Consider the signal whose frequency spectrum is shown in FIG. 1. This represents the original AM signal which it is desired to discriminate, plus two arbitrarily chosen interference signals (one in the upper sideband frequency spectrum and one in the lower sideband frequency spectrum). For the sake of this disclosure, it is assumed that the carrier is modulated by a single modulating sine wave. The resulting modulated wave will show the carrier with equal height, equally spaced sidebands, if displayed on a spectrum analyzer.
If this signal is heterodyned to a lower intermediate frequency with a local oscillator whose frequency is less than the original carrier, the frequency spectrum of the intermediate frequency signal will appear the same as the original AM signal in FIG. ll. The only difference will be that all of the signal frequencies will be reduced by an amount equal to the local oscillator frequency. This frequency spectrum will be referred to as the normal frequency spectrum (see FIG. 2).
If the original signal is heterodyned with a local oscillator whose frequency is higher than the original AM carrier, the frequency spectrum of the intermediate frequency will be as shown in FIG. 3. Here the frequency spectrum is inverted; i.e., those signals which were higher than the original carrier will be lower than the intermediate frequency carrier. This frequency spectrum will be referred to as the inverted frequency spectrum.
The IF carrier frequency in both of the above cases is determined by the difference in frequency between the original carrier and the local oscillator. If both local oscillators are chosen such that the IF carriers produced are at exactly the same frequency and in phase, a comparison can be performed on the sideband symmetry. The lower sideband of the normal frequency spectrum is atthe same frequency and in phase with the upper sideband of the inverted frequency spectrum and vice versa. The two local oscillator frequencies may be provided in several ways, two of which will be shown hereinafter.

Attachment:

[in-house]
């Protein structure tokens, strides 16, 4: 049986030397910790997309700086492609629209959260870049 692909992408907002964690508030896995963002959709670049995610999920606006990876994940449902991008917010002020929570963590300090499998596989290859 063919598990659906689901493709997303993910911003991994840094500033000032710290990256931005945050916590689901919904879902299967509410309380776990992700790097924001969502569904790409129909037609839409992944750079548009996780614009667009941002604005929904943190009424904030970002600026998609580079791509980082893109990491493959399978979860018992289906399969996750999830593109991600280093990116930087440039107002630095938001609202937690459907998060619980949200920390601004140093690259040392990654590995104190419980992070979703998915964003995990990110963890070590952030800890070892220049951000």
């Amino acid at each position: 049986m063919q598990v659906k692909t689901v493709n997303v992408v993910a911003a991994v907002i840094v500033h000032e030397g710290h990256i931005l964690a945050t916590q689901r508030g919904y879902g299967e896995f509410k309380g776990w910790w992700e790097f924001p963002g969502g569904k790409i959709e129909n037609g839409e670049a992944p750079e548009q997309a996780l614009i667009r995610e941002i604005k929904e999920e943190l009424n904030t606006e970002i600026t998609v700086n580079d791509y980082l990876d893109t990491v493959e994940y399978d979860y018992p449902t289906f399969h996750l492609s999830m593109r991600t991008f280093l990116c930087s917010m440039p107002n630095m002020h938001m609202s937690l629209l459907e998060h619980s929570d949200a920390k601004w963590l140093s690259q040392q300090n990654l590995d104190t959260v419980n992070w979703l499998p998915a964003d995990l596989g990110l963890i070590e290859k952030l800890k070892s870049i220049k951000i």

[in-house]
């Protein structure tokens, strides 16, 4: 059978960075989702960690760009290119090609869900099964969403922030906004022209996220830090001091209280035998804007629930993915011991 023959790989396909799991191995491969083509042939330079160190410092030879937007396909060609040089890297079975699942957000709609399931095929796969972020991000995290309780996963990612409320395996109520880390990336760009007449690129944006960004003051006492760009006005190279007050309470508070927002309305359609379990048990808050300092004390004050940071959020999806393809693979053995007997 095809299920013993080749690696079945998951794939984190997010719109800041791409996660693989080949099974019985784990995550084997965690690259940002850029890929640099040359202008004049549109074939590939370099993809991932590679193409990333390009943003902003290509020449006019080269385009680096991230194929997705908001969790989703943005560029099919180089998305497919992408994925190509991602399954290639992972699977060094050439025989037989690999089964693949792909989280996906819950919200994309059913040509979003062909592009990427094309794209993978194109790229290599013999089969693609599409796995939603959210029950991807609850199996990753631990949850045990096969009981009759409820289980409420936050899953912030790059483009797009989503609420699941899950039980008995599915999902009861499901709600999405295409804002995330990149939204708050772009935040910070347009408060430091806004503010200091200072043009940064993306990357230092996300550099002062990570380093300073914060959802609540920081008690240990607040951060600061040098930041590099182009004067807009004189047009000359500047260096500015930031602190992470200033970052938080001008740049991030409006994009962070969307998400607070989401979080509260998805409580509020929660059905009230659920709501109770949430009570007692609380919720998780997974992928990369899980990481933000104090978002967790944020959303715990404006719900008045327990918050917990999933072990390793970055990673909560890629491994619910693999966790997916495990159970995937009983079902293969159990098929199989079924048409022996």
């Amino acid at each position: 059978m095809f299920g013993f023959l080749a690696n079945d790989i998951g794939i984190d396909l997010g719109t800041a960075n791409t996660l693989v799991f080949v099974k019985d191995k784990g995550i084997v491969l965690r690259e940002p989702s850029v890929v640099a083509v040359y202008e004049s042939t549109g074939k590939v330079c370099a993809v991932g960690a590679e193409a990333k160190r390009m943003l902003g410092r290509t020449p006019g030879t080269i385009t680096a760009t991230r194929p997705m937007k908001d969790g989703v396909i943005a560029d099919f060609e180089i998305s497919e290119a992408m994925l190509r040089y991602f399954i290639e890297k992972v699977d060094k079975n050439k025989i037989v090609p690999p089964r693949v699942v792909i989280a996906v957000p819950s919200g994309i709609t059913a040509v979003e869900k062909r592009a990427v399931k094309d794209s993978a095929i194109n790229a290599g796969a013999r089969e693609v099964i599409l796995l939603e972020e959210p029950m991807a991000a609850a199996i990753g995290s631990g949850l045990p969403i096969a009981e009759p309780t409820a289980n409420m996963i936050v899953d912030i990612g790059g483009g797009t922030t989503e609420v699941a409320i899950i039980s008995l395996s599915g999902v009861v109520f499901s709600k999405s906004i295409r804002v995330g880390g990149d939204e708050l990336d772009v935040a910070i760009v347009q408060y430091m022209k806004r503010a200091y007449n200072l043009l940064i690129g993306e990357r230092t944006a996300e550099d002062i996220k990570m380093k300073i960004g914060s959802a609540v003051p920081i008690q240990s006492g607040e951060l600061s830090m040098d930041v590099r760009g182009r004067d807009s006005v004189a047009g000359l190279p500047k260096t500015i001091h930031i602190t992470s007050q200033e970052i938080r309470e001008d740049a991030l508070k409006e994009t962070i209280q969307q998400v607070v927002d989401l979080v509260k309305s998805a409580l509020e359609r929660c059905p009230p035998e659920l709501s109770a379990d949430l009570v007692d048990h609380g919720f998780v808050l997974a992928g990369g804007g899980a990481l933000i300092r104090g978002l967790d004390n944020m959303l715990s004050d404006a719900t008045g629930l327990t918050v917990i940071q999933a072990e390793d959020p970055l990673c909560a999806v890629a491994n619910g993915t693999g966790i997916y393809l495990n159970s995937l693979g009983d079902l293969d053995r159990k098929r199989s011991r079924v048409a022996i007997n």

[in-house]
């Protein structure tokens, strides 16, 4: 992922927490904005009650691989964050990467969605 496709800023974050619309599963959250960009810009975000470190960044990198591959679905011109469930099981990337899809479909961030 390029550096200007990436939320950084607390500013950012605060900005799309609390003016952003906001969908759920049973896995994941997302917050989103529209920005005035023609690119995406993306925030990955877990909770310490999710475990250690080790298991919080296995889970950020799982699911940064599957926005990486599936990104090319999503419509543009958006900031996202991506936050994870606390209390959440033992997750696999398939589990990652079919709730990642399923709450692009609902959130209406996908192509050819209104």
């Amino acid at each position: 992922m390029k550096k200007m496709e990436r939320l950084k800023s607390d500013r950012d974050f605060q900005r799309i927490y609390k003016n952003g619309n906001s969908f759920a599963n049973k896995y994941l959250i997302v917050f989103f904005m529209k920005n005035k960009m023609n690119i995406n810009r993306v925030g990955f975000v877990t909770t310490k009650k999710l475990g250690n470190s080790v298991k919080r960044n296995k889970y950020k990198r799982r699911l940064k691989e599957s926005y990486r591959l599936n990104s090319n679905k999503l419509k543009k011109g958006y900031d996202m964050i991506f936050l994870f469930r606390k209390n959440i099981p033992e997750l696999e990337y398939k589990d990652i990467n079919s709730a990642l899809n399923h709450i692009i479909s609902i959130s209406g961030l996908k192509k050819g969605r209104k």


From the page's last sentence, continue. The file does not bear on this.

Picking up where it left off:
If the two IF signals of the FIGS. 2 and 3 are added, the frequency spectrum for the resulting signal is as shown in FIG.
Observation of the frequency spectrum of the FIG. 4 IF sum signal indicates that the sideband signals are added while the unwanted signals remain unchanged in amplitude.
In the above-stated description of the the phasing of the AM intensifier the addition has been illustrated in the frequency domain for the purpose of simplicity. In this type of description, there is a complete disregard for the phase angle of the signals being added. This is obviously a fallacy since two signals being added to produce another signal of the same frequency with peak amplitude ranging from zero to the sum of the peaks depending upon the phasing. It is, therefore, necessary to analyze the phasing of the signals to be added. This will now be performed with the aid of vector presentation.
Consider the vector presentation of the signal shown in FIG. 5. This represents the normal IF signal. The vertical vector C represents the carrier. The rotational direction of the carrier vector is clockwise as shown. The'angular velocity is o The upper sideband vector, U, is shown with a clockwise rotational direction, the same as the carrier. Its angular velocity with reference to the carrier is (u (2 1r times the modulating frequency). Its total angular velocity is therefore ar -I10. It should be noted that all vectors with a clockwise rotational direction will have total angular velocities greater than the carrier; i.e., they will be at a higher frequency than the carrier. The interference signal represented by vector B is rotating clockwise with an angular velocity relative to the carrier of w.,. Its total angular velocity is aid-0 The lower sideband vector, L, is rotating counterclockwise with angular velocity w relative to the carrier.
The total angular velocity of the lower sideband signal is therefore (in-m It should be noted that both the upper and lower sideband vectors have the same angular velocity of m with respect to carrier. The only difference being the direction of rotation. The interference vector A is rotating counterclockwise with angular velocity relative to the carrier of w The total angular velocity of the signal is w,-m,,. Thus far, the normal IF signal vector presentation has been analyzed and the groundwork has been laid as to the technique that is employed to understand the vector presentation.